The ZFS file system is incredibly popular. As a result, many in the enterprise swear by it and use it to house trillions of bytes of data.Â Despite its popularity, Linux users will not be able to enjoy it out of the box. Instead, those looking to check it out and use it as their primary storage file system will need to install it.
Installing ZFS is a little different than other file systems and, depending on what you use, may require a little know-how. If you’re new to this file system, it’s best to go the Ubuntu route. As of Ubuntu 16.04, Canonical makes it very easy to get going with ZFS. Better yet, Ubuntu is by far the safest implementation of ZFS on Linux, with its simple setup, and build process that has been known to be very reliable (while other Linux distributions have a high risk of breaking ZFS).
To install the ZFS file system, head over to our in-depth guide. Follow the instructions and learn how to get it working before continuing on with this tutorial.
Note: Though it is possible to use ZFS for a single hard drive, it’s not a good idea, and you’ll likely miss out on all of the features that make this file system great. The point of the file system is to create redundancies, by stretching data across multiple hard drives. Before continuing, ensure you have more than 1 hard drive for ZFS.
Set Up ZFS
The ZFS file system works by pooling many different hard drives together to create one large storage center. This sounds overly complex, and it is. However, the result is superior storage with way more space.
Creating a new ZFS file system is a little more complex than just opening the Gparted partition editor. Instead, you’ll need to interact with it at a command line level. In a terminal window, run the lsblk command. Running the “list block” command will print out all of the storage drives on your Linux PC.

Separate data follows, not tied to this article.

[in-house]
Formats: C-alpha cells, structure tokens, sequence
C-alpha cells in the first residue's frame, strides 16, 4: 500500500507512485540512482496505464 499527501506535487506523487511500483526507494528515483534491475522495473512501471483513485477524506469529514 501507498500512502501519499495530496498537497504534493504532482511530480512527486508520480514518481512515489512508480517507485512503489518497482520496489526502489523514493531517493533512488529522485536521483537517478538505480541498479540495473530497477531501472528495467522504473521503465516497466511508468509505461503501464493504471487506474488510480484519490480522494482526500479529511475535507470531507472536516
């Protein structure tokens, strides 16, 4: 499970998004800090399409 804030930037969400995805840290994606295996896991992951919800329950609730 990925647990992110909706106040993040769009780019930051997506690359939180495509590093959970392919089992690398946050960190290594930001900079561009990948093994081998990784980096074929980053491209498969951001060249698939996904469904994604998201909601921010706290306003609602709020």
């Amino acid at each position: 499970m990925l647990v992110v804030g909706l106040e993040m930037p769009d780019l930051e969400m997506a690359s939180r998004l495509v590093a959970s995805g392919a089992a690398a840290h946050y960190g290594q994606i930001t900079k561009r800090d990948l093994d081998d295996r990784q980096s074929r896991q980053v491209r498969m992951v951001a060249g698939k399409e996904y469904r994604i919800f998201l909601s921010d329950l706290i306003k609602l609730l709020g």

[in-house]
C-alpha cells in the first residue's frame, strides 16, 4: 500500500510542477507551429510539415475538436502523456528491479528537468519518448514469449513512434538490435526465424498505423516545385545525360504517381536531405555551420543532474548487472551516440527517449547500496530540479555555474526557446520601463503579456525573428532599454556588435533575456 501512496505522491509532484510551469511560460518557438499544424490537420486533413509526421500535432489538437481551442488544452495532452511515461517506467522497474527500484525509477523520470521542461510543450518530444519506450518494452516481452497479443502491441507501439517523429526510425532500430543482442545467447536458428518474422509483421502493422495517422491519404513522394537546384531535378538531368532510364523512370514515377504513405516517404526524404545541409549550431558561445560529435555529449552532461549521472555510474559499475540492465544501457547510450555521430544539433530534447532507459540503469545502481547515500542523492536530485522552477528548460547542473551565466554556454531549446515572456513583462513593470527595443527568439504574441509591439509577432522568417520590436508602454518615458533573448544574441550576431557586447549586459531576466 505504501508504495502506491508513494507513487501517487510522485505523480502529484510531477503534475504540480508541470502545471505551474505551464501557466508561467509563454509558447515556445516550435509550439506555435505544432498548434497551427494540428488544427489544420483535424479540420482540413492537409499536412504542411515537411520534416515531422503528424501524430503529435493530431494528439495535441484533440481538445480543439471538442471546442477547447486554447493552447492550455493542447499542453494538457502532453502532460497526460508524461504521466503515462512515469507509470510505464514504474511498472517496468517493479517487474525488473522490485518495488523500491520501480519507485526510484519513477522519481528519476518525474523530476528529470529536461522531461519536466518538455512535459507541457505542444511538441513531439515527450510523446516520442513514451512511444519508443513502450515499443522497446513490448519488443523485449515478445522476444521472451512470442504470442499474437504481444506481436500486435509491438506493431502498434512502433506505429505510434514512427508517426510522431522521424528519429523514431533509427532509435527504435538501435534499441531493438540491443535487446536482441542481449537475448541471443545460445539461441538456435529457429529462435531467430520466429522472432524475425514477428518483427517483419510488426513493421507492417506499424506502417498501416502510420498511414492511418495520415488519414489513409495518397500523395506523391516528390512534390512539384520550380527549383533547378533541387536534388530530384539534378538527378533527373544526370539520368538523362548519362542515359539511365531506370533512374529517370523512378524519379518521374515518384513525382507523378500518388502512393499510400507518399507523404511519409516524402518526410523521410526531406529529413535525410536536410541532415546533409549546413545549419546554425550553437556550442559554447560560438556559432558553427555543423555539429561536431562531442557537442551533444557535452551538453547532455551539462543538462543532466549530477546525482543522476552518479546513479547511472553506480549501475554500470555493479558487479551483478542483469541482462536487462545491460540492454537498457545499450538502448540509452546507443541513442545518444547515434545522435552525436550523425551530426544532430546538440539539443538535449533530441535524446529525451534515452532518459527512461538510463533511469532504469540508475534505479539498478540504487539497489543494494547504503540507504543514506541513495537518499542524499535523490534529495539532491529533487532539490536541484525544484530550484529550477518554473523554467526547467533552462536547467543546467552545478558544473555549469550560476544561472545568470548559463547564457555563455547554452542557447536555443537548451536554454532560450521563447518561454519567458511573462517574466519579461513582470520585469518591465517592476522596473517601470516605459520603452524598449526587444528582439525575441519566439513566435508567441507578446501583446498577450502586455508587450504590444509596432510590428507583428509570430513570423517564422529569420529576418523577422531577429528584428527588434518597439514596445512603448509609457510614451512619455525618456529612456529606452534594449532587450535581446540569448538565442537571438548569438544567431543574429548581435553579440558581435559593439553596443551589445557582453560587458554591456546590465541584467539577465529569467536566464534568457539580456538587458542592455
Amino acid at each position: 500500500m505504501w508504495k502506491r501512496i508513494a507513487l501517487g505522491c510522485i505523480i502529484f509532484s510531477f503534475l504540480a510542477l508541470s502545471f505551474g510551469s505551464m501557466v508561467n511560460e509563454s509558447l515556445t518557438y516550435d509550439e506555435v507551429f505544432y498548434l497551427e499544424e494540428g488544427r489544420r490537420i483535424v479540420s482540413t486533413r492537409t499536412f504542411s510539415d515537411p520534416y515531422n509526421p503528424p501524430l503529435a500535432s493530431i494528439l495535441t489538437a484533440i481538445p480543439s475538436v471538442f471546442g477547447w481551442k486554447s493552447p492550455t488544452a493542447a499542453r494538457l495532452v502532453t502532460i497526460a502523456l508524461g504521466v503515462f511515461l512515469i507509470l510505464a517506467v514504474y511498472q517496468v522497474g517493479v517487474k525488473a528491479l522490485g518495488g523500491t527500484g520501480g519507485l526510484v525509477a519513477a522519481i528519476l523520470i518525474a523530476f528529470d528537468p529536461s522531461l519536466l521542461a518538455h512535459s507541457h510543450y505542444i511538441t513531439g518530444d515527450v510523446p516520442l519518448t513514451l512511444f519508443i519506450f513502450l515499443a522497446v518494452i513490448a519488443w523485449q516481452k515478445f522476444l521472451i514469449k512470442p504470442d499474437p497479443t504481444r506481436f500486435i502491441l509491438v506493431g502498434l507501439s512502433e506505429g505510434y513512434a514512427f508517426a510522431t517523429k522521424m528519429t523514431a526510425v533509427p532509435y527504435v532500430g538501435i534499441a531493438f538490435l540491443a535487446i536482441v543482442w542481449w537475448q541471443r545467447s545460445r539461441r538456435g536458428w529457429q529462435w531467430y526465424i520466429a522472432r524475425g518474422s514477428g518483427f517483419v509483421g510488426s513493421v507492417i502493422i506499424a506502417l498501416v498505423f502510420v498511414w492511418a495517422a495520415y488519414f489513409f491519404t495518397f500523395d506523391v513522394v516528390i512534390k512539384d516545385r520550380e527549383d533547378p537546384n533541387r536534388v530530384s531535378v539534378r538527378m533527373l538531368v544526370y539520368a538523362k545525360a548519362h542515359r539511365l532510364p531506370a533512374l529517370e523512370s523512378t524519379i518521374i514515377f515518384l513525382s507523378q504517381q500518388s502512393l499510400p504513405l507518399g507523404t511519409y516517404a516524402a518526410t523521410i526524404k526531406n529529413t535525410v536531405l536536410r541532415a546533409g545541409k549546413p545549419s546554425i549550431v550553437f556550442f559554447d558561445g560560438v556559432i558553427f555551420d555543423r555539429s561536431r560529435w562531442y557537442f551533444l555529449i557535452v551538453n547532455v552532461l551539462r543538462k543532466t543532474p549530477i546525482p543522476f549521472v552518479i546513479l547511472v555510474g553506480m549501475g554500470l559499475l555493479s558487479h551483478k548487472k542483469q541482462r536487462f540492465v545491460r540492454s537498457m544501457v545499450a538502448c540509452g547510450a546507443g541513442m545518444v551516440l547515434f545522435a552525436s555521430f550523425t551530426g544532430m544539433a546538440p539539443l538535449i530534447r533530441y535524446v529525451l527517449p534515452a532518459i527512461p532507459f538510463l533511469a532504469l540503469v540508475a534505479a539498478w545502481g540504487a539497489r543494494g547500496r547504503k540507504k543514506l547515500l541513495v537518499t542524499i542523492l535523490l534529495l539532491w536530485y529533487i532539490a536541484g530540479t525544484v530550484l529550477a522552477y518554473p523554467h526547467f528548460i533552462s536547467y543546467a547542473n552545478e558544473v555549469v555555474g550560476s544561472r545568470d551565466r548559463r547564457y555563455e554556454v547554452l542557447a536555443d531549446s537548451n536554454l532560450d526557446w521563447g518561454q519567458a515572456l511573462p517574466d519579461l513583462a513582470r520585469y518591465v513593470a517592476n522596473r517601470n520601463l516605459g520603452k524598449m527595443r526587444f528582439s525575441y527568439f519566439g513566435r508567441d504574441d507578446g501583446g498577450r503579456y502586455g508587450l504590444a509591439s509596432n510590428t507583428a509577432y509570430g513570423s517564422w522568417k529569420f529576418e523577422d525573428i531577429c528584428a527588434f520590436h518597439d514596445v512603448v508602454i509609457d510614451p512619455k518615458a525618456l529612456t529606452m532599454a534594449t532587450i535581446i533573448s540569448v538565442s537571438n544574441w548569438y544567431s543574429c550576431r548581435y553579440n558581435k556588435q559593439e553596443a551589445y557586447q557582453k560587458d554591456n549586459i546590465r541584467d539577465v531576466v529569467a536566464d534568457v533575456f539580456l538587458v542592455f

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Go through and decide which hard drives to use for your Z-pool, and remember the names. In this tutorial, our three drives in the ZFS pool are /dev/sdb, /dev/sdc, and /dev/sdd.
Next, you’ll need to completely zero out the hard drives selected for the Z-pool, so that they no longer have any data on it. Using the dd command, overwrite each of the drives. This will take a while.
Note: change /dev/sdX with the drive id found with the lsblk command (sdb, etc.)
sudo dd if=/dev/zero of=/dev/sdX bs=8M
When dd finishes up, run the fdisk command. Running fdisk will show a lot of information about hard drives, including the file system information for each. Look through the readout and make sure none of the drives you’ve erased have a file system. This step is critical, as ZFS doesn’t use the traditional partitioning layout.
sudo fdisk -l
If the fdisk readout looks good, it’s safe to create a new ZFS Z-pool. For a basic Z-pool setup, do the following:
sudo zpool create -f newzpool /dev/sdb dev/sdc /dev/sdd
A basic setup will get most users through their storage needs. However, those that value their data and need to protect it shouldn’t go with such a basic setup. Instead, consider creating a ZFS pool with RaidZ.
Using RaidZ in combination with your ZFS pool will ensure your data is redundant, with many backups. To create a ZFS pool with RaidZ, run:
sudo zpool create -f newzpool raidz /dev/sdb dev/sdc /dev/sdd
To add files to your new ZFS storage pool, open up the file manager and go to the root of the file system. Place files inside of the folder you named your ZFS Zpool.
Add Disks ToÂ ZFS Zpool
ZFS is meant to hold a lot of data, but that doesn’t mean your original drives won’t fill up. There will come a time when more storage space is needed. Luckily, since ZFS doesn’t use partitions, adding more storage to a system is simple.
In this example, we’ll add two more drives to the Zpool (/dev/sde and /dev/sdf).
Note: if your ZFS setup doesn’t use RaidZ, remove it from the command.
sudo zpool add -f newzpool raidz /dev/sde /dev/sdf
Delete A ZFS Pool
Often times, ZFS volumes become broken and unusable. When this happens, you may need to delete the storage pool. To delete a storage pool, open up a terminal and use the zfs destroy command.
sudo zpool destroy newzpool
Running zpool destroy takes quite a long time, depending on how much data is on your storage pool. You’ll know the Zpool is completely destroyed when the terminal is usable again.
Check ZFS Status
A quick way to check the status of your Zpool is with the zpool status command. With it, users can see a basic readout of the ZFS volume, how it’s doing and if there are any errors. To check status, run the following command: